How To Explain Grief, Loss, and Death To A Child
Children and teens grieve differently than adults who suffer from death or loss
How do you explain death, loss and grief to children? Many well-meaning adults assume that children do not grieve. They are wrong. Childhood grief is different from the grief experienced by adults, but it very real to them.
First Loss of Child is Usually a Beloved Pet
Children grieve more sporadically than adults. They do not have the life experiences to understand the finality of death. When their pet is hit by a car and is killed, they think the vet can make it better.
When the dog is gone "forever" they struggle to put feelings and emotions into a format they can understand. Forever is a abstract time that a young child cannot comphrend.
Connection Between People and Pets
There is such a strong animal-human connection. As Marjorie Garber said:
"If you have a dog, you will most likely outlive it; to get a dog is to open yourself to profound joy and, prospectively, to equally profound sadness."
The loss of a beloved pet may be the first death experience children face. It is very traumatic for the child and should not be trivialized. Their feelings and emotions are very real and they are trying to process the situation as best they can.
They need the support and understanding of caring adults to work through what has happened and what it means to them personally.
Loss of a Pet Can Be Devasting To Pet Parents
Pet loss and the surrounding activity can be a catalyst for growth and understanding with the whole family. Talking and sharing thoughts and emotions is one of the best ways to cope.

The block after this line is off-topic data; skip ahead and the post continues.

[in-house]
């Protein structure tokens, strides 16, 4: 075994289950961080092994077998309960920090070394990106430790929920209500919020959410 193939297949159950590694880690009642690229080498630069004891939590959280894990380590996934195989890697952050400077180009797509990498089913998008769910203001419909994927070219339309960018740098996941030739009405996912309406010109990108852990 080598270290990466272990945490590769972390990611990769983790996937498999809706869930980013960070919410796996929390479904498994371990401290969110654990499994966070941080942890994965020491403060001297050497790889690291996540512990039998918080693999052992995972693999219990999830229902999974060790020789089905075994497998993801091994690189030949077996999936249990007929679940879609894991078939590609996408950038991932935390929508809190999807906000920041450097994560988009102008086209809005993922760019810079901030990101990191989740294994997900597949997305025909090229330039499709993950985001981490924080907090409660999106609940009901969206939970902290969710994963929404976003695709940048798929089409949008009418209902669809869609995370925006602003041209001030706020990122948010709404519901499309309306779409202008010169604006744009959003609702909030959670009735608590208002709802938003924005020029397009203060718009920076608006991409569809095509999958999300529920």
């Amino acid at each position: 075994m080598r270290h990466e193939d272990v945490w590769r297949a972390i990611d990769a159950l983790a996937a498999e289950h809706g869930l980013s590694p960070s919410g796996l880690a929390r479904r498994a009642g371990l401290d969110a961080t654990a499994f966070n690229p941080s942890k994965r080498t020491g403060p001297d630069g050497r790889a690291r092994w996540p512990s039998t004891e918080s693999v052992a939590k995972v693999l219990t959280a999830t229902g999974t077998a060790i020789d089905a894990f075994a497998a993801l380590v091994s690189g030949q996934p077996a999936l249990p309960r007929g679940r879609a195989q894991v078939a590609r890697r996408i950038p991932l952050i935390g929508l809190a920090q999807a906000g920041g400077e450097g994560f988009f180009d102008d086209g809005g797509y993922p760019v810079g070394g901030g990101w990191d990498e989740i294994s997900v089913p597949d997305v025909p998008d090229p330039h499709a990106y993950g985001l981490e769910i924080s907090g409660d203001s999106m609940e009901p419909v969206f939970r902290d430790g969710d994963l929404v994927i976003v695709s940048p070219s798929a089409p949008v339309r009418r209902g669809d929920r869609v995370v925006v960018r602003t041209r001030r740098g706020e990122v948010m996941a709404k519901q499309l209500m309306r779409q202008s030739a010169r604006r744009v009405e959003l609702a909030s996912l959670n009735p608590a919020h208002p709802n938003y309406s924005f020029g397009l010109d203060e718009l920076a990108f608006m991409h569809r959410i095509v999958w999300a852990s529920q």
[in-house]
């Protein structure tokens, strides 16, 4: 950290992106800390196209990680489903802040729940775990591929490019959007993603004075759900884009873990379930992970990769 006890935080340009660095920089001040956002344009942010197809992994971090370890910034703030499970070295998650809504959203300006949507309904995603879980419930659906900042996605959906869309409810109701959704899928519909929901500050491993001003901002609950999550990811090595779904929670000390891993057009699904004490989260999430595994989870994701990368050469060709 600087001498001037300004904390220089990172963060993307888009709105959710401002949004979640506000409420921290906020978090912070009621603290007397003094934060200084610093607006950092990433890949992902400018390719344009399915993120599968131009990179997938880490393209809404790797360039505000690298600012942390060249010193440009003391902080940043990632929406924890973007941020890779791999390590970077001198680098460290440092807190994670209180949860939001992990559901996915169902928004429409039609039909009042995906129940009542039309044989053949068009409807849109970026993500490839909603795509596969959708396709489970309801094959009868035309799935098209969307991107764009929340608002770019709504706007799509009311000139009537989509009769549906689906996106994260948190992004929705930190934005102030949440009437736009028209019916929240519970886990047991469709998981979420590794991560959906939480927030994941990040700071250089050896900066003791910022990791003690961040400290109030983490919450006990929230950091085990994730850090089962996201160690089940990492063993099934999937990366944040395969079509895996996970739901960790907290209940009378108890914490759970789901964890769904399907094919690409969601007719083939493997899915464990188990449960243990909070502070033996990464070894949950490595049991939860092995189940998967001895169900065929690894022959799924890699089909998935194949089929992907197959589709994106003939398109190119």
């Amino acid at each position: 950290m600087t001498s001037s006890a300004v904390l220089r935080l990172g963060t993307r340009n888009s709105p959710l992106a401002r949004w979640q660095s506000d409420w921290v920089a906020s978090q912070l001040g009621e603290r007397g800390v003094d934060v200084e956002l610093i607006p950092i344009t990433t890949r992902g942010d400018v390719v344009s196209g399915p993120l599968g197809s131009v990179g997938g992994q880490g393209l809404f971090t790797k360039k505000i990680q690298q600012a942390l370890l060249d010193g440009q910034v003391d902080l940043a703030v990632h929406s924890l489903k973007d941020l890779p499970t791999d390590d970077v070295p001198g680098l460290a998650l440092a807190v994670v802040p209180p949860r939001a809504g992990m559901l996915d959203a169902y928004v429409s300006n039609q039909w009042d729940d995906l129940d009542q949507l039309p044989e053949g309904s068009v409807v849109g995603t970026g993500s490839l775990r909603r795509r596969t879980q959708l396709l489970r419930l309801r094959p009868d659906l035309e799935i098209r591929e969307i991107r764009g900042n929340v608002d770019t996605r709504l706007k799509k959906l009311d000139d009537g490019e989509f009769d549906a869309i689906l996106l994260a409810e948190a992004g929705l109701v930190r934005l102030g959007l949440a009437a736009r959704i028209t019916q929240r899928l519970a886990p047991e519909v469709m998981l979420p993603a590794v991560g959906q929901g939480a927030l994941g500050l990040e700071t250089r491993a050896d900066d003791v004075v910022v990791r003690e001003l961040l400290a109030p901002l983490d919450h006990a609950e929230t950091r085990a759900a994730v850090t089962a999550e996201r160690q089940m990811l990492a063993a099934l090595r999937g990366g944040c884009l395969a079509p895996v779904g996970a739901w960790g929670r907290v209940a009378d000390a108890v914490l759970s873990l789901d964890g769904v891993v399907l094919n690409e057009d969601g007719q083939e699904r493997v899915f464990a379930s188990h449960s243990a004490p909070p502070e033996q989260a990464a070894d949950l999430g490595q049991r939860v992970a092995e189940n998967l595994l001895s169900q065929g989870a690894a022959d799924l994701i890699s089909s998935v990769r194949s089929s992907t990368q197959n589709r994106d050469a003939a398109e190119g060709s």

That is why people gather after a funeral to share stories and acknowledge the part the deceased has had in their lives. Help the family, and especially the kids to remember the fun times shared with our fur-family.
Children Grieve Differently Than Adults
It is a teaching moment to share openly about what is going on in our hearts, minds and bodies. Recognize that not all children or adults grieve the same way. So, do not expect the child to be openly sad or to be appearing uncaring in their attitude about the death of their pet.
It may take some time to process what this loss means to them.
No matter how the child may appear to be taking the news, do have a period of time just for them to talk and you to listen. After sharing their fears or concerns, you will want to reassure them that they are safe and loved.
This may be the opportunity to teach the values and beliefs surrounding death that you may not have shared with your family.
Depression and Anxiety May Be Signs of Unexplained Death in Childhood
A great many people who deal with depression or feelings of suicide as adults suffer from some sort of sorrow they never had the opportunity to work out as a child. Often, just asking an adult about memories of the first death or loss they experienced will result in tears and sorrow that has never had an opportunity to be expressed.
The first death a child experiences and how the important adults handled it will often color how all other death and loss is experienced in their life. Death will either be ignored, or treated with difficulty if the pattern was set early in their life.
Help for Handling Emotions is Available
If you or your child is having difficulty processing this and other traumatic situations in life, please consider my private coaching. You will want to claim your free session with "Pet Grief Coach" Judy Helm Wright at http://www.Deathofmypet.com Imagine having a wise intuitive woman who can offer personal coaching, a therapeutic sharing community and pet tribute memorial keepsakes.
You will always be glad you did.
(c) Judy Helm Wright--Author/PetParent/IntuitiveWiseWoman